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Living Confidently

When I think of confident people, they are invariably cool, unflappable, even insouciant, but they carry themselves with an authority that those of us around them find compelling. Picture Martin Luther King Jr. as he led a walk with five thousand demonstrators; or fourteen year old Greta Thurnberg, addressing a conference of UN aristocrats, many of whom older than her grandparents, saying “How dare you!” to their pathetic response to climate change. Ms. Thurnberg and Dr. King leave no doubt about what it is that matters to them. What had been instilled within both became the defining nature of their engagement with the world. Each of us can live authentically too, when there is no distance between what resides within and our persona in the world. Besides being the author of the one and only life we have, we get to live out what matters most to us.

What can we draw from so as to leave no doubt about who we are and what we care about?

The US Marine Corps has a good idea what. Their creed, Semper Fidelis, defines living confidently. Semper Fidelis, Always Faithful, has described the ethos of the Corps for generations. Fidelis, fidelity, describes an act of trusting in something so fully that we have decided it is worthy to give our hearts to.

So the question becomes, what is it we declare our semper fidelis to? What have we decided is an object or a project worthy enough to give our heart to? The answer is right there in front of you. It is you, in all your goodness, in all your faults, in everything that makes up the all of you.

“To thine own self be true.” (Above) Polonius giving advice to his son Laertes, Hamlet

Two remarkable people come to mind who embodied their version of semper fidelis. When Katherine Johnson wrote the research paper providing the mathematical calculations for NASA that made possible the coordination of the Apollo lunar module with the orbiting Command module, she was embodying a fidelity to her truest self. Her brilliant career with the space program was founded on her love for math. The first African American woman to enroll in West Virginia’s graduate schools, she spent her entire career opening doors previously barred to a person of color, not to mention the barriers she overcame as a woman in the overwhelmingly male environment of early NASA. After 33 years with the space program, she retired, saying, I loved going to work every single day. She received the Presidential Medal of Freedom in 2015, at age 97.

How fitting that Ms. Johnson’s medal would be labelled Freedom. She lived and worked in fidelity to a gift revealing what resided in her heart, leading her to a life she could unequivocally say she loved. That each of us would be so blessed.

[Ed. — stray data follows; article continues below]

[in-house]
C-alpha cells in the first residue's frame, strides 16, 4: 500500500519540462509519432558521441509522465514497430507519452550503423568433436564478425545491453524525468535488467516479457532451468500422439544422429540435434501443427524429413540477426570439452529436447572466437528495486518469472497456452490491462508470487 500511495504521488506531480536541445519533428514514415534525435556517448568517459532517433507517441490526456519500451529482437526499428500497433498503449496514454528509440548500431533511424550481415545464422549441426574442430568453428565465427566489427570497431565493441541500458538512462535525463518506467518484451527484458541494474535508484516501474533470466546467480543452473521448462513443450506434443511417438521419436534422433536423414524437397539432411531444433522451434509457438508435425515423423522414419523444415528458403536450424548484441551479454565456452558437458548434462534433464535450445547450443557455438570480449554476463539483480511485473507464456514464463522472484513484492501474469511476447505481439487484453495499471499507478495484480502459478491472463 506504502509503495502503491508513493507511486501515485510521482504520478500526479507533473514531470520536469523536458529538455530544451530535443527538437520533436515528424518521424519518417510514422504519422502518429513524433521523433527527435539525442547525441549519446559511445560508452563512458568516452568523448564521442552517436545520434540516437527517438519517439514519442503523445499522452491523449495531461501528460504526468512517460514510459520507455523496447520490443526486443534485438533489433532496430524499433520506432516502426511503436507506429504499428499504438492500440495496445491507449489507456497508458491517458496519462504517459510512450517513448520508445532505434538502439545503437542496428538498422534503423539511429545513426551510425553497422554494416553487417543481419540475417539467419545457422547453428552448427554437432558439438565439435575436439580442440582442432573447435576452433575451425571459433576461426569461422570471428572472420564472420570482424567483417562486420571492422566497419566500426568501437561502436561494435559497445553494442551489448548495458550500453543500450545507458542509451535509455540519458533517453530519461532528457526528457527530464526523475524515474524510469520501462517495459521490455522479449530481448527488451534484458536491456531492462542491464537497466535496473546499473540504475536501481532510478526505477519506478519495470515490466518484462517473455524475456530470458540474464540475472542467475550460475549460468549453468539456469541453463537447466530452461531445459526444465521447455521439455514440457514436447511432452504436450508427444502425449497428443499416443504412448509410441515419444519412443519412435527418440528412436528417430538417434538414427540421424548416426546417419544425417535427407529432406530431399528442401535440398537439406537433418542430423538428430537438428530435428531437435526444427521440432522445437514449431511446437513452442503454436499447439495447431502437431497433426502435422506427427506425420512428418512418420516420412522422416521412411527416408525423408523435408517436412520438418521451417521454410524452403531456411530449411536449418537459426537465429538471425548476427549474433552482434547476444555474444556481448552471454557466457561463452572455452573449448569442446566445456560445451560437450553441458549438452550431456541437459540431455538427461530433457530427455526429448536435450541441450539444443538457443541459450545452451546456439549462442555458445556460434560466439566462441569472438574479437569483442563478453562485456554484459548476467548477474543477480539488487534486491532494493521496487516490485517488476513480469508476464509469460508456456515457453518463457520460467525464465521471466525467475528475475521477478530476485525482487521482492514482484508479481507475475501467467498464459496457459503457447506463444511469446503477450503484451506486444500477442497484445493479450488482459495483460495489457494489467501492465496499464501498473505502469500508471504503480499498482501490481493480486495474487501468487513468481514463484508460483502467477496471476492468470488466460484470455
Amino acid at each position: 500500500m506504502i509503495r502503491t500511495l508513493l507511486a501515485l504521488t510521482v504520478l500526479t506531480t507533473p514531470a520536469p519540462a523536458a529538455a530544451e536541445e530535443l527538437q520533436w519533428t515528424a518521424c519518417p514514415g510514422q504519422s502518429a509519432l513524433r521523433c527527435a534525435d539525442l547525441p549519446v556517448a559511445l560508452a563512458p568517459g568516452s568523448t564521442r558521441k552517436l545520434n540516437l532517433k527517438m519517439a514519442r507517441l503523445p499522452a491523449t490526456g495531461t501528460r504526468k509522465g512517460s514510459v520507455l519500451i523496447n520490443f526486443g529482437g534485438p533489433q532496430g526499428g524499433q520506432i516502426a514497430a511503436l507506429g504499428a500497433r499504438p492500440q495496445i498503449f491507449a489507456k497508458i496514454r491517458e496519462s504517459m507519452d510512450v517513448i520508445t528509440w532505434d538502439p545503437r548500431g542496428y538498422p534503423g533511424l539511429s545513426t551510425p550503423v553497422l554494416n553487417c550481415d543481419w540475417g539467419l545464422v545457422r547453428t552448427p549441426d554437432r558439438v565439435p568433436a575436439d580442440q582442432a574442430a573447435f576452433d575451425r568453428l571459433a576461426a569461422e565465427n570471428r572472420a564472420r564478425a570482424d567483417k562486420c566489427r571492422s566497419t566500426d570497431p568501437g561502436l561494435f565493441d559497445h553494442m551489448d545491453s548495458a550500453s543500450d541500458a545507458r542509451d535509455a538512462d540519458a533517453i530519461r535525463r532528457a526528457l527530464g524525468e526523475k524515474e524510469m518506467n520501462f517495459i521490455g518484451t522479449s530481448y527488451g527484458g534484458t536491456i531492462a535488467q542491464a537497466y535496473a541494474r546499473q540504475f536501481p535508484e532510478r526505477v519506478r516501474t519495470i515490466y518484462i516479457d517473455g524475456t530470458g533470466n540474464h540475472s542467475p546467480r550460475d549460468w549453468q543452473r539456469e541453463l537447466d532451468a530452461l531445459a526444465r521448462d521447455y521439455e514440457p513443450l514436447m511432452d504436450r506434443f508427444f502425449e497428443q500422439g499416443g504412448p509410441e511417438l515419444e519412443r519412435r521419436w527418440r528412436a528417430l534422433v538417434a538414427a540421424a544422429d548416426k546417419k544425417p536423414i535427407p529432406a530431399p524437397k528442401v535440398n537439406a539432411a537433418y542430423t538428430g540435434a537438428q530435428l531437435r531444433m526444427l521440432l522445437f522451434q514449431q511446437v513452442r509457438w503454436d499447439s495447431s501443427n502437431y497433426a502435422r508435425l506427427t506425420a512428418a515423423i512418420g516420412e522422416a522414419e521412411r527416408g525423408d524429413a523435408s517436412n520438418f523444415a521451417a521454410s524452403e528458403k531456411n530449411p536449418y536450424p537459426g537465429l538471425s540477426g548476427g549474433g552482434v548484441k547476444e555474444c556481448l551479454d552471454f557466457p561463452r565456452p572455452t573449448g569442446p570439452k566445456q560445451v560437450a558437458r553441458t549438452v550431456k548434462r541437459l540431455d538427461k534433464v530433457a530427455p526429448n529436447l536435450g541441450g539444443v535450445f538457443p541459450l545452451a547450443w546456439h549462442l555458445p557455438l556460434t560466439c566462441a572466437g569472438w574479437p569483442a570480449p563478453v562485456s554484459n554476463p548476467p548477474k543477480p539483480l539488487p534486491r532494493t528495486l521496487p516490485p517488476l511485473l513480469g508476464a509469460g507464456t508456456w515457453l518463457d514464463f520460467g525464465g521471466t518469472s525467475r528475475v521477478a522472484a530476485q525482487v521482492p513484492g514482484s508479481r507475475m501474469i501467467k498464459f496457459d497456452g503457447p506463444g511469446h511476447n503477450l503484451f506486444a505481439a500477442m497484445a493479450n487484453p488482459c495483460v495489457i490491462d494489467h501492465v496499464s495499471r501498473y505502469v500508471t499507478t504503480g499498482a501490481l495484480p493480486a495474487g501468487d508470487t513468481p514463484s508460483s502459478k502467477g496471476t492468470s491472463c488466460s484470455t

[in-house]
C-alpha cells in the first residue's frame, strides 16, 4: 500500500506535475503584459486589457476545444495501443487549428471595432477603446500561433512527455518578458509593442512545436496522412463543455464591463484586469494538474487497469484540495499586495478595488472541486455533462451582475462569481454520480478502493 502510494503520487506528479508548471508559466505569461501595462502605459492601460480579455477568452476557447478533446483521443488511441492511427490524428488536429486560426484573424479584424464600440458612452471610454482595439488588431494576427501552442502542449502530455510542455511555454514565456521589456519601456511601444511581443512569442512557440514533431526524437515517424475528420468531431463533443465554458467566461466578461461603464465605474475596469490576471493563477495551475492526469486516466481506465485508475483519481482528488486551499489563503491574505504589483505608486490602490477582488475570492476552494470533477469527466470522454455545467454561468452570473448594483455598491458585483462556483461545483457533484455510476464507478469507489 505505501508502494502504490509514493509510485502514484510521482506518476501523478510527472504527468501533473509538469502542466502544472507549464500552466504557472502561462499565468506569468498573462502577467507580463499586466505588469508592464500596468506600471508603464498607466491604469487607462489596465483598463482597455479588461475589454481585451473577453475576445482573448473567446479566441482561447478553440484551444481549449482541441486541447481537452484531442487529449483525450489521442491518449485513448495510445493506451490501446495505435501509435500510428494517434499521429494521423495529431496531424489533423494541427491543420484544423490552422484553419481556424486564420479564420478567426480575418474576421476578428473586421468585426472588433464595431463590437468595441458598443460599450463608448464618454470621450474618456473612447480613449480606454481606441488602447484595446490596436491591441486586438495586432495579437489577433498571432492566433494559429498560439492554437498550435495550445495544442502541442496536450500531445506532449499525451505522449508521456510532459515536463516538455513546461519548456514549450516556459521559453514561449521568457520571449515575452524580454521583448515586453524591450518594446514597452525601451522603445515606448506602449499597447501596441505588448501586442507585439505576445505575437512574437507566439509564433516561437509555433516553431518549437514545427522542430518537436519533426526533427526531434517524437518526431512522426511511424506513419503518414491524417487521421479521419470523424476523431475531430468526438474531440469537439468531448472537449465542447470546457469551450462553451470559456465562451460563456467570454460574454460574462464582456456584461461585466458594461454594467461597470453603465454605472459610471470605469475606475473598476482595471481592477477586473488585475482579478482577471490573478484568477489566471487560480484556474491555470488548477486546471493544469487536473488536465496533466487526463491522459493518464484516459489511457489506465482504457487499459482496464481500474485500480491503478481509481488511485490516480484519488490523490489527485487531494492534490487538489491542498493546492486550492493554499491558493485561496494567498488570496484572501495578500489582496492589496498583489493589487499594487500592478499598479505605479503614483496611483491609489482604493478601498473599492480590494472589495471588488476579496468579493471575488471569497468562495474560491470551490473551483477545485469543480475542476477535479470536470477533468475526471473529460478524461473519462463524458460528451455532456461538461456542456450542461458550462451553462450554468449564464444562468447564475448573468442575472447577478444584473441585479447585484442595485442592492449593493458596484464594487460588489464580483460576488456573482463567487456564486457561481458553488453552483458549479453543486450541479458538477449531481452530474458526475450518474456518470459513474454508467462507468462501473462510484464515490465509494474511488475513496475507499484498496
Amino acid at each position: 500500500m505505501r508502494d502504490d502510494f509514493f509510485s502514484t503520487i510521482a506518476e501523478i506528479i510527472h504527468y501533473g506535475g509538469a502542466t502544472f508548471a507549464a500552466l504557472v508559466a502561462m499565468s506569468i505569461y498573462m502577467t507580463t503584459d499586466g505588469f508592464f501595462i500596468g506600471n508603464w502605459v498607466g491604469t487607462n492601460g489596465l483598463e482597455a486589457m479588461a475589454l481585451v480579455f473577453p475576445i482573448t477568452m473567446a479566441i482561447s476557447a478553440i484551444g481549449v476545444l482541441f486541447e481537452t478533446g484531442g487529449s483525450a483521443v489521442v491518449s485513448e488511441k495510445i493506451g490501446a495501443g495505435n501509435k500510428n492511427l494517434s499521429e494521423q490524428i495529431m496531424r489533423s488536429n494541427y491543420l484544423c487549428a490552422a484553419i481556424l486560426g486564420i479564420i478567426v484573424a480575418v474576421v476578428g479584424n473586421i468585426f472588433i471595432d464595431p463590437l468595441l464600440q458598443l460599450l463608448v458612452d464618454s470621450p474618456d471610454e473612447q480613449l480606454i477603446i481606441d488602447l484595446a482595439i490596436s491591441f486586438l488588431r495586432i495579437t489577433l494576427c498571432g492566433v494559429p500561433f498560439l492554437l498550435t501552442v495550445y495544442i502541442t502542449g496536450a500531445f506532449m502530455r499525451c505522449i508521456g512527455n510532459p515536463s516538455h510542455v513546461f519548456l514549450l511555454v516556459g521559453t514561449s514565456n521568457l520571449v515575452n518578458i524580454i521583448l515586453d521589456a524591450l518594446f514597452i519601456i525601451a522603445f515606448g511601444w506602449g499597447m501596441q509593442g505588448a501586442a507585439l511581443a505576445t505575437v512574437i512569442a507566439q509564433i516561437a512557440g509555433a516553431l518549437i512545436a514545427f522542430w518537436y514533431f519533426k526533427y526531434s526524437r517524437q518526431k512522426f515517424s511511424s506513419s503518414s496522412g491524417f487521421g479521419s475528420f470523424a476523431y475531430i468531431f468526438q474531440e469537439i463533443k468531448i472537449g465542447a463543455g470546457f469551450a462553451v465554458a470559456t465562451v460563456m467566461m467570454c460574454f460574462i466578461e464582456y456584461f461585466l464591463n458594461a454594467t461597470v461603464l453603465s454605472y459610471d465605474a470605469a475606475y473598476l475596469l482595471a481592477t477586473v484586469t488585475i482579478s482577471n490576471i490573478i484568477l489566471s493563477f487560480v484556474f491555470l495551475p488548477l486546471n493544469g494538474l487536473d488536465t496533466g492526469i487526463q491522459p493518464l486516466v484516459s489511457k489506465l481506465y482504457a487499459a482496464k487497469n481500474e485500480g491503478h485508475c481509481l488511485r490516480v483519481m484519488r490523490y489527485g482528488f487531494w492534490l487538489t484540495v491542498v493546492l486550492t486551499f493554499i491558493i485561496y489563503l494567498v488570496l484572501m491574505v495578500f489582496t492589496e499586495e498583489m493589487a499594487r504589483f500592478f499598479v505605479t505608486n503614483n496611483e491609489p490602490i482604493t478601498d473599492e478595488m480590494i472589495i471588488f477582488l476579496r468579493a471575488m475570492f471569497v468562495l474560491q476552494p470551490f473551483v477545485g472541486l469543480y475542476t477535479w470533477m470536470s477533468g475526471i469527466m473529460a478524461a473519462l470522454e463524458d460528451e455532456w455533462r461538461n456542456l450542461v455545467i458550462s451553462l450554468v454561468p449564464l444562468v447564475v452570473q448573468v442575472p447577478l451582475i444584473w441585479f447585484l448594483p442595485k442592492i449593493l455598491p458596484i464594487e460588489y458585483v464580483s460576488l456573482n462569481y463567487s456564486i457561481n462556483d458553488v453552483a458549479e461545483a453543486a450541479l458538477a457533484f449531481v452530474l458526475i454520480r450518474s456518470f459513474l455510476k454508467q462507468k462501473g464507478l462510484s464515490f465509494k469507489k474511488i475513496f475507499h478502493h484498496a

Paul Kitagaki Jr., a photojournalist with the Sacramento Bee, has created a photographic record of the people, including his parents and family, affected by Executive Order #9066, FDR’s decree in 1942 to round up and incarcerate US citizens of Japanese descent. Kitagaki describes the 30 plus year project as, … a labor of love, matching current photos of survivors with the historic photos of them taken in 1942. The exhibition, entitled Gambatte! Legacy of an Enduring Spirit, has exposed the injustice of the forced internment and its enduring effect on the people’s lives. And fortunately for us, Mr. Kitagaki has revealed what matters to him – the internees themselves, whose humanity forces us to lament the evil of their incarceration and at the same time be humbled by their courage and integrity.

(Above) Pledge of Allegiance One Nation Indivisible, San Francisco (Pledge of Allegiance at Rapael Weill Elementary School a few weeks prior to evacuation to internment camp.) Dorothea Lange Collection, the Oakland Museum of California. Gift of Paul S. Taylor

These two, Katherine Johnson and Paul Kitagawi Jr., discovered a passion within themselves that could not but be brought forth. The fidelity to their own ‘enduring spirit’ is their legacy. Few of us received the wisdom of Polonius when we set out in life, but we are heartened when we live in fidelity to our ‘enduring spirit,’ truly knowing that what resides within us has been planted there to be shared.

What is residing right now within you whose time has come to be brought into the light? Do not delay, trust in what matters to you, our world could do with some heart at the moment.